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Starting a Florida Painting Business? Know This.

Posted by Jason Parker | Dec 22, 2015 9:31:00 AM

When I started my Florida painting company back in 2001, there wasn’t too much advice on how to start a successful business. Therefore, I had to learn the hard way. However, everything has turned out fine, and today I’m in a position to offer advice on how to become successful while doing what you love most.

Turn Your Dream into Safe Reality

If painting is your passion, and you’ve just decided to start a Florida painting business, there are a few things you should do, such as creating a business plan; finding out what paperwork you need to make your business legal (e.g. registration and licensing requirements, permits, etc.); getting liability and workers’ compensation insurance; completing a training program, especially if you have no painting experience; and investing in high-quality equipment.

But if you’re about to start a Florida painting business, one of the aspects you need to take a deeper look into is health and safety. Now, if you wonder why health and safety are so important, it’s essential to know that many things can go wrong when completing a painting project, ranging from minor injuries due to slips and trips to potentially life-threatening occupational diseases.

To avoid putting yourself, your staff and clients in danger, it’s important to know your responsibilities as an employer along with the health and safety procedures that should be implemented during a paint job.

As the owner of a Florida painting company, you must ensure so far as is reasonably practicable the safety and health of your workers and clients. This basically means offering your employees training for their specific job, providing appropriate personal protective equipment (PPE), carrying out risk assessments and taking adequate precautions against potential hazards. Now, let’s discuss each of these points individually.

painter trainingTraining
Professional training programs provide relevant, vital information that your employees should know in order to do their job proficiently and protect themselves and the people around them against potential hazards. For instance, a training program will teach your staff how to use tools and PPE correctly, how to prepare and paint walls the right way, how to collect paint samples from walls and analyze them, how to scrape off lead paint safely and how to ensure proper ventilation for safe spray painting indoors.

Protective Equipment
It’s your responsibility to provide the right PPE for each job and ensure it’s being used and maintained according to OSHA standards. PPE for painting typically includes anti-dust mask, respirators, respirator cartridges, safety goggles, hearing protection, gloves and protective clothing. In addition, your workers should always read paint labels and follow safety recommendations strictly.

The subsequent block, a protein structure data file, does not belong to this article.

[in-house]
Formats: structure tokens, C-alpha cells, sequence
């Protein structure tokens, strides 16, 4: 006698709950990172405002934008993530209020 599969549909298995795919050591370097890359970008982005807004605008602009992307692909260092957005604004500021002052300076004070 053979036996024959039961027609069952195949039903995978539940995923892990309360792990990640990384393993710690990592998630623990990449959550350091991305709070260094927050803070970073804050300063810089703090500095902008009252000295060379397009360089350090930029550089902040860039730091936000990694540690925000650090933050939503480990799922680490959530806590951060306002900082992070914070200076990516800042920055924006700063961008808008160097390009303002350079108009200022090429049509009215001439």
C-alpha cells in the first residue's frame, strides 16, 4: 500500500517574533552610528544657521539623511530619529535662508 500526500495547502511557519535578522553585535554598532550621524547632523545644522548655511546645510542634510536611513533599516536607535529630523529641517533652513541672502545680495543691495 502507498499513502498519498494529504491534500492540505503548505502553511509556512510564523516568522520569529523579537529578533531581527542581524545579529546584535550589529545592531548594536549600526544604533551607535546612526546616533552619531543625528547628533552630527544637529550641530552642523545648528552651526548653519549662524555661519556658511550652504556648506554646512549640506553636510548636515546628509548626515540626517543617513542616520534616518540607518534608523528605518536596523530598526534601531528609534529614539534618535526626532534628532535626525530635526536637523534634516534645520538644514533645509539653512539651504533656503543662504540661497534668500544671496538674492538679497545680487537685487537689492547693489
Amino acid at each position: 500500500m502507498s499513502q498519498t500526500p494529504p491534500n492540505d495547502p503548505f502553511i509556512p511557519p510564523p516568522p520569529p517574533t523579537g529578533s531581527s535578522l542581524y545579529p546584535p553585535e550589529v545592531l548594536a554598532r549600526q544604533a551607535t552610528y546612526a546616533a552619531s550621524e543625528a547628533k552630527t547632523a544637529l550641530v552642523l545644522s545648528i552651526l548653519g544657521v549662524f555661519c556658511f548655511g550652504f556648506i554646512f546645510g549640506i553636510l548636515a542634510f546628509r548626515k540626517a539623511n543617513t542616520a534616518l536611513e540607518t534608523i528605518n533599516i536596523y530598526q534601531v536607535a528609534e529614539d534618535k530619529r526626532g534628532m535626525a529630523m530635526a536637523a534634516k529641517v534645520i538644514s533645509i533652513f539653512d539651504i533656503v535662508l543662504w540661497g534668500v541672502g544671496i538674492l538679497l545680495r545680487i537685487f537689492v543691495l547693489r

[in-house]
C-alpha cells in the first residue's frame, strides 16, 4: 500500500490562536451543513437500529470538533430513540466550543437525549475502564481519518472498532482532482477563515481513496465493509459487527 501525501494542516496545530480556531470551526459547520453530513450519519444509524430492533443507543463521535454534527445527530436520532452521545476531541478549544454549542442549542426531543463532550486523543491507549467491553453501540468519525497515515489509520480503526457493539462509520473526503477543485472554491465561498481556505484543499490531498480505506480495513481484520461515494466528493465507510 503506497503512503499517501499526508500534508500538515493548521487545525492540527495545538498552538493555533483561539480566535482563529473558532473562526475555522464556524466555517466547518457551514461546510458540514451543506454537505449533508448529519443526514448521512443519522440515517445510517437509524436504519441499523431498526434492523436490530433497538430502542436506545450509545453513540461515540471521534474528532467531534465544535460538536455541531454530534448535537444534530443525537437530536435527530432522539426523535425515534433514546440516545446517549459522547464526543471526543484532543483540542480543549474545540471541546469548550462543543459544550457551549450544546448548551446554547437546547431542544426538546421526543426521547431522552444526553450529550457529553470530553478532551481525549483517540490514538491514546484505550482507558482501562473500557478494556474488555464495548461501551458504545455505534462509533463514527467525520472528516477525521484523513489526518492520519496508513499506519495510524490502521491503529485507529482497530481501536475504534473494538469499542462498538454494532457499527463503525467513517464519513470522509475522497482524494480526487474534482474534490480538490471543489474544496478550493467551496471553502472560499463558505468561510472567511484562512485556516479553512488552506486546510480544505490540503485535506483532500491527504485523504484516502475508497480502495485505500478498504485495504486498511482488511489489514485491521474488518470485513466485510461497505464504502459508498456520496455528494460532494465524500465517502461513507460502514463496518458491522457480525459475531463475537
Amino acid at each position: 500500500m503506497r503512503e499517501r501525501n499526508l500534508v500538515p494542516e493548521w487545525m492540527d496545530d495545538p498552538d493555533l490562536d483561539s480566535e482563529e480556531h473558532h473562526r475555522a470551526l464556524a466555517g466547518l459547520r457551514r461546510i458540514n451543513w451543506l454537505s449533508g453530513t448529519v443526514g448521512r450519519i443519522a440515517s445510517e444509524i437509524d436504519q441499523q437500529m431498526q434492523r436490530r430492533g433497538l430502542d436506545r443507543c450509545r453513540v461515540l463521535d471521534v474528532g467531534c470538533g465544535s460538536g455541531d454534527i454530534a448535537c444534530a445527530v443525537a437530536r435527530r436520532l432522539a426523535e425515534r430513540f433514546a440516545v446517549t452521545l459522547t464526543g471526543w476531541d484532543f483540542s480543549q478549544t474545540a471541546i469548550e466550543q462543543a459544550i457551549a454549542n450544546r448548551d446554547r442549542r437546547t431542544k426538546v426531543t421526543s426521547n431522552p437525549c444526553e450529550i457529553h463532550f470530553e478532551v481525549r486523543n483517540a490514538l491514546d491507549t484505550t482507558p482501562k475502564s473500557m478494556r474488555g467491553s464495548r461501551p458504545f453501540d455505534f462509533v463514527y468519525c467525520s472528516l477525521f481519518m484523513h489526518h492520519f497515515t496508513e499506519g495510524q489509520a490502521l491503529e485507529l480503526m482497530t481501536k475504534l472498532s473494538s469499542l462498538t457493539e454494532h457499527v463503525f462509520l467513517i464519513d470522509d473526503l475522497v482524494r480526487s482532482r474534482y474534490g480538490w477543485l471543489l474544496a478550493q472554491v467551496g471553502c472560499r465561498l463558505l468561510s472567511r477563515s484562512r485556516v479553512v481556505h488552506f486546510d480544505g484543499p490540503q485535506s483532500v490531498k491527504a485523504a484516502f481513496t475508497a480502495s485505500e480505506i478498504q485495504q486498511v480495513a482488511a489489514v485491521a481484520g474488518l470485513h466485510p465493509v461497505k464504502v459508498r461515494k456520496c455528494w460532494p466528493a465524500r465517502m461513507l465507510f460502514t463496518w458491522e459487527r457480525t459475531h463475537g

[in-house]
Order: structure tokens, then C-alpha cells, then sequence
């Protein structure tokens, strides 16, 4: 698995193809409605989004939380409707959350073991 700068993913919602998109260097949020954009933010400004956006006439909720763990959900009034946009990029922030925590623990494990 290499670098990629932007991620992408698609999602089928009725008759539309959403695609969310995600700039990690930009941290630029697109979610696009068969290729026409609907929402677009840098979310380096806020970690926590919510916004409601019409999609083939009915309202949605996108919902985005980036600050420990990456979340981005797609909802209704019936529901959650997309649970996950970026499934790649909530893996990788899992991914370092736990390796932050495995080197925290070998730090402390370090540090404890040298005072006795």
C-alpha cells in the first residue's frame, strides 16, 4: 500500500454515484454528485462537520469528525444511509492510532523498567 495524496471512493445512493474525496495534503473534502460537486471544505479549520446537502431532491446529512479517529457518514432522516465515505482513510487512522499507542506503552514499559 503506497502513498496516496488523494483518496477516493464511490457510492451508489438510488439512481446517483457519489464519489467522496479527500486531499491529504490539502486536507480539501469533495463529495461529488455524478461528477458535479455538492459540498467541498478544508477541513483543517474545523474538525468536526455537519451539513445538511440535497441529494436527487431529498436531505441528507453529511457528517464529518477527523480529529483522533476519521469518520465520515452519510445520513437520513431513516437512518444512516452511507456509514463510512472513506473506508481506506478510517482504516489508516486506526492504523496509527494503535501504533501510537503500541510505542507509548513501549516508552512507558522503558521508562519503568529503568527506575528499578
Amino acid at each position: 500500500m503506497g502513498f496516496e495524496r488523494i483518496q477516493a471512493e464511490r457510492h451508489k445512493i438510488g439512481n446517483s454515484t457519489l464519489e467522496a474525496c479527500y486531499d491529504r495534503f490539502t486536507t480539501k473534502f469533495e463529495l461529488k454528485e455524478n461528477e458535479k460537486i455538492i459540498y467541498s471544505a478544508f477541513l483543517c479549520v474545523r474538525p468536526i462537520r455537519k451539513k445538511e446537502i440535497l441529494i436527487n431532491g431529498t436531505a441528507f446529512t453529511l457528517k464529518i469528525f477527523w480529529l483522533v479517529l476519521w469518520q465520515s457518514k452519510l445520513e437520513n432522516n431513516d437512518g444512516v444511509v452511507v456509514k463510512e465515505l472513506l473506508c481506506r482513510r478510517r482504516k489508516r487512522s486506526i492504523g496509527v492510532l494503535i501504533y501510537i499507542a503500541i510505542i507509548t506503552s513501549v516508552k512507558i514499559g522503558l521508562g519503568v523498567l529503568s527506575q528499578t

Risk Assessment
When inspecting an area in need of painting, removing obstacles will help avoid accidents like trips and falls. Also, don’t forget to check tools and equipment, including ladders and scaffolding. When cracks, splits, bends and breaks are detected, the equipment should be replaced. Since paints can contain flammable solvents, it’s critically important to eliminate ignition sources from the area that will be painted and place the right types of fire extinguishers within reasonable distance.

Precautions
Ensuring that health and safety guidelines are always followed is the best precautionary measure you can take. In addition, since paints are the primary hazards in painting projects, never use unlabeled products, as they may contain harsh chemicals (e.g. petroleum by-products, ammonia, mildew inhibitors, heavy metals like mercury and, lead etc.) that can endanger people’s health. It’s also advisable to provide your staff with Materials Safety Data Sheets (MSDS), which provide information about the potential hazards associated with certain paint products and indicate the protective measures that must be taken when handling, storing and disposing of paint.

Workplace accidents and occupational diseases don’t just happen; they’re the result of unsafe work activities and conditions.

At Performance Painting, we pride ourselves on our extensive knowledge and experience in residential, commercial and industrial painting, attention to detail and high standard of workmanship. But above all these, we pride ourselves on our safety culture. Not only do our employees have been trained to comply with safety and health standards, they’re also encouraged to maintain a safe work environment by identifying and eliminating risks.

Topics: Careers

Written by Jason Parker

Jason Parker is the owner of Performance Painting Contractors. Priding the company on customer service and professionalism, he brings a new life to the painting industry.

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